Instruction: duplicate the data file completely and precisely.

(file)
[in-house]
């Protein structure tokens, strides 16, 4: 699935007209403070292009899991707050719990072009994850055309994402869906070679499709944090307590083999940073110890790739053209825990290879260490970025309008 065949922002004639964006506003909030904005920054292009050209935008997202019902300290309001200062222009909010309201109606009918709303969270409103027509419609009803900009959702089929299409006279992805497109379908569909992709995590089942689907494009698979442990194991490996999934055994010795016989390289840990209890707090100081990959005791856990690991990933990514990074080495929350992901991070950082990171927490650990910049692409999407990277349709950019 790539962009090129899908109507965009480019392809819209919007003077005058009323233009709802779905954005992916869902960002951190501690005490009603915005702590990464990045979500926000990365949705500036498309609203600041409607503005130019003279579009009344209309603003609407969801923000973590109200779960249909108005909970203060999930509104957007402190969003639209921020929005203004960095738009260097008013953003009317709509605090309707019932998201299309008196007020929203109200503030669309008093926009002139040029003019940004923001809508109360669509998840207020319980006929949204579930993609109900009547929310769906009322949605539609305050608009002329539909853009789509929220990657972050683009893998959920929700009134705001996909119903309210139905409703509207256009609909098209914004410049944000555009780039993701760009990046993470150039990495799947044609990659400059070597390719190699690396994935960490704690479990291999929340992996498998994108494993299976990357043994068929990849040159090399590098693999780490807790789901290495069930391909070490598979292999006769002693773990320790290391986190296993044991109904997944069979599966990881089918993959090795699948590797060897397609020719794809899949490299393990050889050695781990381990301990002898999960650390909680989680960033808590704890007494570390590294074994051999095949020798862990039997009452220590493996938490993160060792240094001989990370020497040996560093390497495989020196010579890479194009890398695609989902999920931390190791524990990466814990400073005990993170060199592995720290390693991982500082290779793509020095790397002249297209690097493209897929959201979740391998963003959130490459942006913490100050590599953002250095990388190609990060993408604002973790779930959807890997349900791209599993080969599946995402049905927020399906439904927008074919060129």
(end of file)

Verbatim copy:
[in-house]
């Protein structure tokens, strides 16, 4: 699935007209403070292009899991707050719990072009994850055309994402869906070679499709944090307590083999940073110890790739053209825990290879260490970025309008 065949922002004639964006506003909030904005920054292009050209935008997202019902300290309001200062222009909010309201109606009918709303969270409103027509419609009803900009959702089929299409006279992805497109379908569909992709995590089942689907494009698979442990194991490996999934055994010795016989390289840990209890707090100081990959005791856990690991990933990514990074080495929350992901991070950082990171927490650990910049692409999407990277349709950019 790539962009090129899908109507965009480019392809819209919007003077005058009323233009709802779905954005992916869902960002951190501690005490009603915005702590990464990045979500926000990365949705500036498309609203600041409607503005130019003279579009009344209309603003609407969801923000973590109200779960249909108005909970203060999930509104957007402190969003639209921020929005203004960095738009260097008013953003009317709509605090309707019932998201299309008196007020929203109200503030669309008093926009002139040029003019940004923001809508109360669509998840207020319980006929949204579930993609109900009547929310769906009322949605539609305050608009002329539909853009789509929220990657972050683009893998959920929700009134705001996909119903309210139905409703509207256009609909098209914004410049944000555009780039993701760009990046993470150039990495799947044609990659400059070597390719190699690396994935960490704690479990291999929340992996498998994108494993299976990357043994068929990849040159090399590098693999780490807790789901290495069930391909070490598979292999006769002693773990320790290391986190296993044991109904997944069979599966990881089918993959090795699948590797060897397609020719794809899949490299393990050889050695781990381990301990002898999960650390909680989680960033808590704890007494570390590294074994051999095949020798862990039997009452220590493996938490993160060792240094001989990370020497040996560093390497495989020196010579890479194009890398695609989902999920931390190791524990990466814990400073005990993170060199592995720290390693991982500082290779793509020095790397002249297209690097493209897929959201979740391998963003959130490459942006913490100050590599953002250095990388190609990060993408604002973790779930959807890997349900791209599993080969599946995402049905927020399906439904927008074919060129």